Find your diamond
Find your jewelry
shape
carat
color
clarity

What if the appraiser doesn''t see all the inclusions on the GIA cert?

Status
Not open for further replies. Please create a new topic or request for this thread to be opened.

dianne

Brilliant_Rock
Joined
Feb 18, 2007
Messages
1,052
I have read the postings debating whether to give the diamond certificate to the independent appraiser prior to them doing the appraisal. As I recall, there were strong feelings from both sides regarding if you should or shouldn''t. I am not trying to dig up the old debate so let me tell you what I did.

I gave the cert to the appraiser up front because she asked for it. I told her I didn''t offer it to her because I didn''t think she would want it to influence her. Her response was that some certs were fake and she must see if it was authentic.
Ok... I admit I thought that was strange because I wanted the diamond appraised, regardless. Even if she wanted to confirm the authenticity I felt she could have done that after her appraisal, but this was my first actual "I''m-gonna-pay-for-it" appraisal experience and I didn''t know what the process was like. Of course, there may be other reasons she did this...I just don''t know what they are.

Well, all I had was a copy of the certificate from the seller which did not clearly show all the inclusions because they were so tiny and simply didn''t copy well. In fact, I didn''t even know about some of the inclusions until I got the original cert the next week. Anyway, the appraiser admitted she didn''t see all the inclusions that were shown on the copy. I even followed her out of her office to go to another area to look at the diamond with a different scope. She did show me one of the inclusions but had the scope magnified higher than 10X, which she may have done to help me see it easier. It was evident that this inclusion was noted on the cert so I was sure the diamond matched the cert. She mentioned she saw a black inclusion that wasn''t even listed on the certificate but didn''t show that one to me. (I know, I should have asked to see it)

When I received the final appraisal in the mail a week later, her diagram matched only a few of the inclusions listed on the certificate copy...meaning the additional inclusions that could not be seen on the copy were not there, the inclusions she admitted she could not see were not there (rightfully so), but there was no additional black inclusion that she said was there, either. Let me tell you, I have a 10X loupe and I am no expert but I have stared at that stone just trying to see the inclusions listed on the cert and I don''t see them. I keep trying so I will have a fingerprint to identify my stone. I see nothing --and I can''t help but think I would notice a black inclusion.

So...is it normal for an appraiser to not see the inclusions listed on the certificate? If she saw a black inclusion shouldn''t she have indicated it on the diagram? She appraised the diamond as VS2 (same as the GIA cert) and I would think a black inclusion may have made the clarity go down. True?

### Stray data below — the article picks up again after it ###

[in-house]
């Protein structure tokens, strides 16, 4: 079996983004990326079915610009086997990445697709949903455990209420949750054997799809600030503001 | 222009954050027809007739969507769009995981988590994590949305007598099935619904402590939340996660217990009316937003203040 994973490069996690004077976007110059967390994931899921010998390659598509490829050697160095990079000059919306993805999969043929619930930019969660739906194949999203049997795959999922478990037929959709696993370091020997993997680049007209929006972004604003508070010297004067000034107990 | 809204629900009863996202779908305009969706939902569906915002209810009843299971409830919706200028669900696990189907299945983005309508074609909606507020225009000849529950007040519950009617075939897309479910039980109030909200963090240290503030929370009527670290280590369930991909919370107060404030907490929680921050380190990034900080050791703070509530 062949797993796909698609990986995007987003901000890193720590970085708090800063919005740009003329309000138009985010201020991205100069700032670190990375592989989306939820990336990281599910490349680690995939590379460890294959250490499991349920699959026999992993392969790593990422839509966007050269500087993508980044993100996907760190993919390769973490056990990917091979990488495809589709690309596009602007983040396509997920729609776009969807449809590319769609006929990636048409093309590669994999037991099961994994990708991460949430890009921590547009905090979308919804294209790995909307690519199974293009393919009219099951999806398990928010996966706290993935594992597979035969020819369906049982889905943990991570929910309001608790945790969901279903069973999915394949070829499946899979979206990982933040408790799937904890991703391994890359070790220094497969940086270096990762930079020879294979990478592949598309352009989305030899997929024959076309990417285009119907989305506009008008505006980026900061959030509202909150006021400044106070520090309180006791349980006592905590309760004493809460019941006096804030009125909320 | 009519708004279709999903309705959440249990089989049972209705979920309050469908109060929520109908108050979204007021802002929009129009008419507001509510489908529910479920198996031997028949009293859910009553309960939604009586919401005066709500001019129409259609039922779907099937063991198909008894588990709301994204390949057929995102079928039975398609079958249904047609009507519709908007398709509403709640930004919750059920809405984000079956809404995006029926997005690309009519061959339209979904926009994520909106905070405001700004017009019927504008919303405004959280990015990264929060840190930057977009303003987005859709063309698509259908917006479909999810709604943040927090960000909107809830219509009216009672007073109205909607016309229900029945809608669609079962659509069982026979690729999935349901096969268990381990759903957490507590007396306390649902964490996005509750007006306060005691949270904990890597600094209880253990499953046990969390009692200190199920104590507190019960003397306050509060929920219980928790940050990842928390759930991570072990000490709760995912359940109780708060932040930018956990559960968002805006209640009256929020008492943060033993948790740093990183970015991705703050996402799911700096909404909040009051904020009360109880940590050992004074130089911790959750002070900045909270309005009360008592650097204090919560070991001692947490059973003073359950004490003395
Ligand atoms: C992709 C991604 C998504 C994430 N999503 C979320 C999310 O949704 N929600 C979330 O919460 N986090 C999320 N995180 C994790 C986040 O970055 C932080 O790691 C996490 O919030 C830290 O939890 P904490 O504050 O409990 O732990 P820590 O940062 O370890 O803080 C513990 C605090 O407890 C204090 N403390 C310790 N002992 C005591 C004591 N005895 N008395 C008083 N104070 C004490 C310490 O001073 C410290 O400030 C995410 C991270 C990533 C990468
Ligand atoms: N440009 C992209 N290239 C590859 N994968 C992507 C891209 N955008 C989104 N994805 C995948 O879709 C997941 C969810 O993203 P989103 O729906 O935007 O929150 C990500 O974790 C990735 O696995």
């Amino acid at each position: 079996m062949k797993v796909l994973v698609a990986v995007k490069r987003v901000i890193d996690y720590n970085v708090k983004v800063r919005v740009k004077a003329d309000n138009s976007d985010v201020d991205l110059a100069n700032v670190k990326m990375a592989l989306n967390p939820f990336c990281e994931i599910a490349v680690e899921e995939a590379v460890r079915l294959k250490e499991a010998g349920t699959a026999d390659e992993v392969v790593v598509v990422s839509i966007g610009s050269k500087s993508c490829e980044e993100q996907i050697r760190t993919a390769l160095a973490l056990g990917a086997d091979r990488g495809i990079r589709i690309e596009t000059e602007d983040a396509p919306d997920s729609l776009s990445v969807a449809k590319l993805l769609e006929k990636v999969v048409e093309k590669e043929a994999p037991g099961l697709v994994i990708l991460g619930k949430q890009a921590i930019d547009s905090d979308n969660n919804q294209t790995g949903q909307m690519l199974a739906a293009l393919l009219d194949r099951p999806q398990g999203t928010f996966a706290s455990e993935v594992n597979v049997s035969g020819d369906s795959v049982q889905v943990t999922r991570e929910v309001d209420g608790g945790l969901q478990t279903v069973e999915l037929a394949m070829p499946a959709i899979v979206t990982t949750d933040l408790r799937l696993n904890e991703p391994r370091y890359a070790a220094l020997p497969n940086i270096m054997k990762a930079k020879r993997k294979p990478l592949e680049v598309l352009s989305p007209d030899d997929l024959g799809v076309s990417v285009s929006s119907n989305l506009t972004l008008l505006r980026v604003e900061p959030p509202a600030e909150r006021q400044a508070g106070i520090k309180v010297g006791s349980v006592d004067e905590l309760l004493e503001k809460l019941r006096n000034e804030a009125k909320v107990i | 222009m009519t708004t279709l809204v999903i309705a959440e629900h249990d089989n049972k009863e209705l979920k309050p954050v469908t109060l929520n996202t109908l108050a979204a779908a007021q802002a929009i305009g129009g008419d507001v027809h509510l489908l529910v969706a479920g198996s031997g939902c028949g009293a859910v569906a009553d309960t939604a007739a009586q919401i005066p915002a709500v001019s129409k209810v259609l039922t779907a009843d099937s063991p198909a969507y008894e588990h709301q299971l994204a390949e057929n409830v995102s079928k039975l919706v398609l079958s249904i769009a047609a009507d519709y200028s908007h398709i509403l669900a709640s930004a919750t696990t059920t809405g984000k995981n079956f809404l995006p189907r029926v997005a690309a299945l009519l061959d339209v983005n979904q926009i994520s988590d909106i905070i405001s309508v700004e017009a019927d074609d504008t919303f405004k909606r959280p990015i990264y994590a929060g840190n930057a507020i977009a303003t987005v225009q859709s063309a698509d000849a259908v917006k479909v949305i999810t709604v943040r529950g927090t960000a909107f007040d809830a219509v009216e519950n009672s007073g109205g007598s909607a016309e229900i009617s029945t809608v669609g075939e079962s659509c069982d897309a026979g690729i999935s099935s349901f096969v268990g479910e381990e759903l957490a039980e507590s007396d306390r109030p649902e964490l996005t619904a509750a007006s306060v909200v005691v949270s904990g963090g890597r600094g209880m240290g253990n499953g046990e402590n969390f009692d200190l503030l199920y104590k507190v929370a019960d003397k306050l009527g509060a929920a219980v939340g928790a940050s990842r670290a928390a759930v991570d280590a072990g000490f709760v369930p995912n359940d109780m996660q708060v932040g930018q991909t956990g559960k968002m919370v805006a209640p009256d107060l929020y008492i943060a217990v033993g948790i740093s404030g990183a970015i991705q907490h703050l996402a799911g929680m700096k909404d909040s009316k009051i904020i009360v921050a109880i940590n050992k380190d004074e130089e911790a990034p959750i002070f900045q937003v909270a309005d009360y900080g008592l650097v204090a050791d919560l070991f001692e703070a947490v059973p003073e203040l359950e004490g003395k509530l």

I''m sure I should have asked her to spend more time with me but I can''t help but feel that this appraisal may not have been given the attention that I was hoping for.
 

diagem

Ideal_Rock
Trade
Joined
Oct 21, 2004
Messages
4,929
Date: 2/21/2007 11:08:57 PM
Author:dianne
I have read the postings debating whether to give the diamond certificate to the independent appraiser prior to them doing the appraisal. As I recall, there were strong feelings from both sides regarding if you should or shouldn''t. I am not trying to dig up the old debate so let me tell you what I did.

I gave the cert to the appraiser up front because she asked for it. I told her I didn''t offer it to her because I didn''t think she would want it to influence her. Her response was that some certs were fake and she must see if it was authentic.
Ok... I admit I thought that was strange because I wanted the diamond appraised, regardless. Even if she wanted to confirm the authenticity I felt she could have done that after her appraisal, but this was my first actual ''I''m-gonna-pay-for-it'' appraisal experience and I didn''t know what the process was like. Of course, there may be other reasons she did this...I just don''t know what they are. I would imagine that the appraisers first role is to authenticate the Diamond and not the GIA report.

Well, all I had was a copy of the certificate from the seller which did not clearly show all the inclusions because they were so tiny and simply didn''t copy well. In fact, I didn''t even know about some of the inclusions until I got the original cert the next week. Anyway, the appraiser admitted she didn''t see all the inclusions that were shown on the copy. I even followed her out of her office to go to another area to look at the diamond with a different scope. She did show me one of the inclusions but had the scope magnified higher than 10X, which she may have done to help me see it easier. It was evident that this inclusion was noted on the cert so I was sure the diamond matched the cert. She mentioned she saw a black inclusion that wasn''t even listed on the certificate but didn''t show that one to me. (I know, I should have asked to see it) Some lab. sketches/plots show clouds..., and that is something very hard to identify in the stone... (thats why some reports show on the sketch a whole bunch of internal inclusions that actually look closer to SI''s or even Imperfect grades, and then you are surprised that the Diamond is graded VS...)